And Hillary’s speeches at Goldman Sachs and her stonewalling on releasing the transcripts? MoJo’s Kevin Drum is pretty sure there’s nothing there—that, as an issue, it’s one big nothing—and that “[e]veryone knows why [she] won’t release her Goldman Sachs speeches.”
And then there was Charles Koch saying that he could just possibly vote for Hillary in November, which prompted an “aha!” from Hillary-hating gauchistes on social media (which I saw with my own eyes). But The New Yorker’s Jane Mayer, who has written the most important book out there on the Koch brothers and their malevolent influence in the GOP—and in American politics more generally—dismissed that out of hand (April 26th), saying “Koch for Clinton? Not a chance.”
On the Republicans, just four points. First, though I am not displeased by the prospect of Trump’s nomination—in view of the debacle it will bring about for the GOP in November—I nonetheless adhere to Slate columnist Jamelle Bouie’s sentiment (April 27th) on Trump’s apparent triumph, which is “Don’t ever get used to it: This is unprecedented and terrifying.” Second, in case one missed it, read Paul Krugman’s April 25th column on the “The 8 A.M. Call,” on how we would really not want to have Trump or Ted Cruz at the helm in the event of a sudden global financial meltdown. Third, Trumpism is the likely future of the Republican Party—and Clintonism of the Democrats—as Michael Lind argued (April 16th) in the NYT. Fourth, as Politico reports (April 29th), both Dem and GOP insiders are convinced that “Clinton [will] crush Trump in November.” Voilà.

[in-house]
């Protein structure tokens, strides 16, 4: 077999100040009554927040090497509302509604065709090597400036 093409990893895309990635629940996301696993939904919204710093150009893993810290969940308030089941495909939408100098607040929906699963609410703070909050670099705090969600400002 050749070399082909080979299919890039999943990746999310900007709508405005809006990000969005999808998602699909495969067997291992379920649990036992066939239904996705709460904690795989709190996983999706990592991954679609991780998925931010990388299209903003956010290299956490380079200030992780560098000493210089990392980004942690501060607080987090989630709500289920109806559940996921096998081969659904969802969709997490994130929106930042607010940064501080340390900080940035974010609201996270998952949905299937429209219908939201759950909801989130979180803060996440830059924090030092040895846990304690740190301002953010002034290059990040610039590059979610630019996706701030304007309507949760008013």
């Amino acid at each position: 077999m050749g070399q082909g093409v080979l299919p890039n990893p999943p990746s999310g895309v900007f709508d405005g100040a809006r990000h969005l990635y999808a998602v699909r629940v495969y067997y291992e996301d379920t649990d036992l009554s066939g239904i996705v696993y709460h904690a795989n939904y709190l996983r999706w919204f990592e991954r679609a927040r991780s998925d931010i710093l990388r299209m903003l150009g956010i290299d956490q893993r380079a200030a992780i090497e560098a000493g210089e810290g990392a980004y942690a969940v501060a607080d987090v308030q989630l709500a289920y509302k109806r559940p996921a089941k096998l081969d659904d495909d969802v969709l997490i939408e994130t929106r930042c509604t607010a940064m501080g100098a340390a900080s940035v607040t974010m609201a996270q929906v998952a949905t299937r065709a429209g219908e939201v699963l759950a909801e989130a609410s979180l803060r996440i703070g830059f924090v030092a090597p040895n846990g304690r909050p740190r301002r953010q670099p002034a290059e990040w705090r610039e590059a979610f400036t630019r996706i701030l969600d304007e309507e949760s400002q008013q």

UPDATE: There have actually been a few analyses of Trump’s foreign policy speech by serious persons that have been less dismissive of it than those of most mainstream commentators. E.g. Jacob Heillbrun—editor of The National Interest—explained in Politico (April 27th) “Why [he] hosted Trump’s foreign policy speech.” Writing in TPM (April 28th), John Judis asserted that “Trump’s foreign policy speech should be discussed not dismissed.” Salon’s foreign affairs columnist Patrick L. Smith submitted (April 28th) that “Trump opposed Iraq, Hillary voted for war: Let’s take his foreign policy vision seriously,” further opining that “Trump gets some things very wrong, but [the] speech was still daring, spot on and [an] important contrast with Hillary.” And the Financial Times’s Edward Luce weighed in on the speech in a column (May 1st) entitled “Donald Trump’s war with best and brightest,” in which he asserted that “[Trump’s] confused foreign policy still offers a legitimate contrast to Clinton’s.”
John Judis has another column on Trump in TPM (May 1st), BTW, this on his economic vision: “Trumponomics explained – sort of.”